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WikiLeaks Founder Surrenders, Faces Charges In U.K.

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WikiLeaks Founder Surrenders, Faces Charges In U.K.


WikiLeaks Founder Surrenders, Faces Charges In U.K.

WikiLeaks Founder Surrenders, Faces Charges In U.K.

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  • <iframe src="" width="100%" height="290" frameborder="0" scrolling="no" title="NPR embedded audio player">
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Julian Assange was arrested by British authorities Tuesday as part of a Swedish sex-crimes investigation. It's just one part of a host of international legal, financial and security challenges closing in on Assange and the controversial website. For the latest, Steve Inskeep talks with NPR's Philip Reeves.


Julian Assange appeared in court today after being arrested by British police. The founder of WikiLeaks has infuriated U.S. officials by exposing secret documents, but that is not the official reason he was arrested today. He faces charges of sex crimes in Sweden.

NPR's Philip Reeves is covering this story from London. What's the latest news from the court, Philip?

PHILIP REEVES: Well, Mr. Assange has been remanded in custody, and he will remain behind bars for one week until another hearing is held. It seems that the judge at the City of Westminster Magistrates' Court based this decision to remand him rather than to grant him bail, which is what his lawyers and he wanted, on a couple of considerations. The first was that he has access to financial means. The second is the seriousness of the allegations against him. And the third appears to have been a worry that he might not turn up for the next hearing.

Assange has said he wanted bail, and indeed in the court a handful of people actually appeared and offered to put up money for bail, including the film director Ken Loach and the veteran campaigning journalist John Pilger.

INSKEEP: Hmm. So the money was available, but the trust was not.

REEVES: That's right. The judge appears to have been concerned, as I say, about these different aspects. The charges - in technical, legal terms, they are serious. He was being arrested, as you know, on a European arrest warrant from Sweden. One of these charges concerns an allegation of rape, two of molestation, and one of unlawful coercion. So I think that has been a factor in the decision that the judge took today.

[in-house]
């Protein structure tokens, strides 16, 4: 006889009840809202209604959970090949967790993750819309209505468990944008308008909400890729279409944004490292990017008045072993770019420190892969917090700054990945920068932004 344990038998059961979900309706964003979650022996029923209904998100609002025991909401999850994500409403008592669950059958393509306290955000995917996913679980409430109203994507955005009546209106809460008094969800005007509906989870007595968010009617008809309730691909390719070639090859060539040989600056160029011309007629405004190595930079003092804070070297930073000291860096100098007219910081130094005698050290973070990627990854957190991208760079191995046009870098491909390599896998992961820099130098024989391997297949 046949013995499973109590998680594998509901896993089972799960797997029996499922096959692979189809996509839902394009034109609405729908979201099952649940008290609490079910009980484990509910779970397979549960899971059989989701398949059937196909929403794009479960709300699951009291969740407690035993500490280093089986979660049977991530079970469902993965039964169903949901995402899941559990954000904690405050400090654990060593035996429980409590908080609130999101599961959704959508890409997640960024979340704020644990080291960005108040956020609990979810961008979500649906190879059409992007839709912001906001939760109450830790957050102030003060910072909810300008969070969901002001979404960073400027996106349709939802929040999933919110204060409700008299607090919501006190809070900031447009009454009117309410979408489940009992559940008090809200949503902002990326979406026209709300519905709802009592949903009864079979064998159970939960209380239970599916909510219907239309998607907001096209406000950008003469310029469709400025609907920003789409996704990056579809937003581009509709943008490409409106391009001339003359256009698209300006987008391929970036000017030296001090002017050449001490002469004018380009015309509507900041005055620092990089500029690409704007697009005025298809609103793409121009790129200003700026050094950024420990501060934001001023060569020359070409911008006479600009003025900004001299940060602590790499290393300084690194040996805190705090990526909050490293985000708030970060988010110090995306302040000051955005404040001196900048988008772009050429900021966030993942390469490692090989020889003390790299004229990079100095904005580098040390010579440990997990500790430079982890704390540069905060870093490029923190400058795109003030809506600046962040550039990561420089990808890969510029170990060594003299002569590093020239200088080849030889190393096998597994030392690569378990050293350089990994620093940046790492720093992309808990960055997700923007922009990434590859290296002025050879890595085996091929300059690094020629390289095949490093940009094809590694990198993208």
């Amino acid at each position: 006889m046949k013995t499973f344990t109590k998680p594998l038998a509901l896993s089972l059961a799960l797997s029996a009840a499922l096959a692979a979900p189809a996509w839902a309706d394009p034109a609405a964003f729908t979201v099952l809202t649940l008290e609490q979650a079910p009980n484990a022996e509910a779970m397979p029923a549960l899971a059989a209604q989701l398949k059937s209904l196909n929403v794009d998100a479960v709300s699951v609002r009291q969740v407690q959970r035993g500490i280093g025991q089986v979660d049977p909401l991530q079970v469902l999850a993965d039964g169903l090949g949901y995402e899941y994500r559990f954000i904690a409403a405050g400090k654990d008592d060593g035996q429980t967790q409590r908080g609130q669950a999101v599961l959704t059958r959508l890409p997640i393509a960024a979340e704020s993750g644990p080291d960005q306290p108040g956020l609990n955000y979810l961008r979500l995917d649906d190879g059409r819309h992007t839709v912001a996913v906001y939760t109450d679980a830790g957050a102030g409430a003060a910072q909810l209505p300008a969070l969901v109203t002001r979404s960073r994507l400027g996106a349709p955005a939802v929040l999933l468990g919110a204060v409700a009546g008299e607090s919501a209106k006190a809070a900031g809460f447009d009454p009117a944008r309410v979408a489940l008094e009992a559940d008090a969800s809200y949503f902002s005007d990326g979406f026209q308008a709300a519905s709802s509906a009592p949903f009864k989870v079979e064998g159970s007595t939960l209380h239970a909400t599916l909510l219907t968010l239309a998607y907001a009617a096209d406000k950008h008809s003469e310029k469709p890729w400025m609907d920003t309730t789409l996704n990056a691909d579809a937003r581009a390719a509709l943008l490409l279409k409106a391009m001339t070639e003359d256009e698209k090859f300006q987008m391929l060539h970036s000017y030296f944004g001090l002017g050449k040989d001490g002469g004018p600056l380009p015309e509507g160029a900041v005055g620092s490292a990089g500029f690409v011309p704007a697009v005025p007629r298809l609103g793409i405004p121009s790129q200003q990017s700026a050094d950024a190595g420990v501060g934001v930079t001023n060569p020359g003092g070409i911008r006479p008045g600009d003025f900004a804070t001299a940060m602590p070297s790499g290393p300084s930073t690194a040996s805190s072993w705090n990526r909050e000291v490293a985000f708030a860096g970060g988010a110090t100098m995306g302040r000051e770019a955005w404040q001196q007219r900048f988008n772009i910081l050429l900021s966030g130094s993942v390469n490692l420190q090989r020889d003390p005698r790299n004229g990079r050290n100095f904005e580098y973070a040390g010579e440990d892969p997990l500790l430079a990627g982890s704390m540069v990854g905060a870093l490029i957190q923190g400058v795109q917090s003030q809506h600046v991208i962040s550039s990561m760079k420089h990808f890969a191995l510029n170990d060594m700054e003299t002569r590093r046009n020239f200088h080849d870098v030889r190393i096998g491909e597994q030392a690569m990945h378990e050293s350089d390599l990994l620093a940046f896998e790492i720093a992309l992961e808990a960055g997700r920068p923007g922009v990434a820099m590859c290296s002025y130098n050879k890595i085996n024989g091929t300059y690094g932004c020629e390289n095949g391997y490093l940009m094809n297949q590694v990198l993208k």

INSKEEP: Would you talk us through how it is that Julian Assange ended up in police custody? This is a man that people have been looking for and unable to find and in an undisclosed location for a while, it seemed.

REEVES: Well, the police received a warrant for his arrest from the Swedes yesterday, contacted his lawyers, they entered negotiations, and it was agreed that Assange would appear at a police station in the middle of London, which he duly did this morning. He was arrested, and that led to today's court hearing.

INSKEEP: Now, Assange has suggested, as you've been telling us when we've been talking about this through the morning - or his lawyers have suggested that there are questions about this whole sex abuse case against him because the charges were filed and then dropped and then filed again, and the timing certainly does seem to be interesting because the United States and other countries are very, very mad at him.

Is there any possibility, Philip Reeves in London, that Assange could face some kind of charges directly related to the WikiLeaks disclosures?

REEVES: At this stage we're not seeing any sign of that. At the moment, the focus is on what allegedly happened in Sweden. This concerns a visit that he made there in August. He had an encounter with two women there. At issue is whether this was consensual sex - apparently it was unprotected sex. Assange denies the allegations against him. And as you pointed out, he and his lawyers see this as a political issue. His lawyers have said that Assange is being persecuted and have called the charges against him a political stunt.

INSKEEP: But what would it take to actually charge him for something in the WikiLeaks case? Is there any possibility of that?

REEVES: Well, there's discussion here in the U.K., which is focusing further down the line, as to whether he might be extradited to the United States at some stage; that would have to happen after he is extradited to Sweden. And remember, he is opposing that extradition. He was asked, in fact, in court today if he would consent to it, and he categorically said no. If, however, he ends up in Sweden, then the issue is whether the U.S. could then extradite him, and he might face charges over the leaks in the United States.

There is an extradition treaty. It dates back to the 1960s. At issue, though, is whether it has within it the law, the terminology, the correct offenses on its list that apply to what charges the Americans might to choose to bring against him. It's said, apparently, that the Espionage Act is one of the areas they would seek to prosecute him over. But that is not contained within the fine wording of the treaty, as I understand it. So this is going to be quite a long legal battle, I think, and it may indeed be a long legal battle that remains in England for a few weeks yet.

INSKEEP: Philip, thanks very much.

REEVES: You're welcome.

INSKEEP: That's NPR's Philip Reeves reporting in London on the arrest of Julian Assange of WikiLeaks. One of the mysteries about Assange has been whether he's working with other people, who WikiLeaks really is. The suggestion today is that there must be at least one more person out there because someone from WikiLeaks has tweeted today that Assange's arrest won't affect our operations. Quote: "We will release more cables tonight, as normal."

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